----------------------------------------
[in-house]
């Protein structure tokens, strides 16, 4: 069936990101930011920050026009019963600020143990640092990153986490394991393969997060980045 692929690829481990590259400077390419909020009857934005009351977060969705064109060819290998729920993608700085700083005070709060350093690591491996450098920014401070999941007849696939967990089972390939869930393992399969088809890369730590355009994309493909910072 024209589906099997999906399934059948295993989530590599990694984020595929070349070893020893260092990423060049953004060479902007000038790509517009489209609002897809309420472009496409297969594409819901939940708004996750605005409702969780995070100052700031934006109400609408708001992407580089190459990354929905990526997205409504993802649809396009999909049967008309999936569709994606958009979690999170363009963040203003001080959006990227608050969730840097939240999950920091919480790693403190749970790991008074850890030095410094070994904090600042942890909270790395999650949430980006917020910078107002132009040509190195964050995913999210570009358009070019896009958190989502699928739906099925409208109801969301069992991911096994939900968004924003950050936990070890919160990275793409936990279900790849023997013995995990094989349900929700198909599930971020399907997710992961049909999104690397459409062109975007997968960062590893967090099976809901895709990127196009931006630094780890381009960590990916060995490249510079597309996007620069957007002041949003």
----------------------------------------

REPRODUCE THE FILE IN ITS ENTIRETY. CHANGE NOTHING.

[in-house]
């Protein structure tokens, strides 16, 4: 069936990101930011920050026009019963600020143990640092990153986490394991393969997060980045 692929690829481990590259400077390419909020009857934005009351977060969705064109060819290998729920993608700085700083005070709060350093690591491996450098920014401070999941007849696939967990089972390939869930393992399969088809890369730590355009994309493909910072 024209589906099997999906399934059948295993989530590599990694984020595929070349070893020893260092990423060049953004060479902007000038790509517009489209609002897809309420472009496409297969594409819901939940708004996750605005409702969780995070100052700031934006109400609408708001992407580089190459990354929905990526997205409504993802649809396009999909049967008309999936569709994606958009979690999170363009963040203003001080959006990227608050969730840097939240999950920091919480790693403190749970790991008074850890030095410094070994904090600042942890909270790395999650949430980006917020910078107002132009040509190195964050995913999210570009358009070019896009958190989502699928739906099925409208109801969301069992991911096994939900968004924003950050936990070890919160990275793409936990279900790849023997013995995990094989349900929700198909599930971020399907997710992961049909999104690397459409062109975007997968960062590893967090099976809901895709990127196009931006630094780890381009960590990916060995490249510079597309996007620069957007002041949003």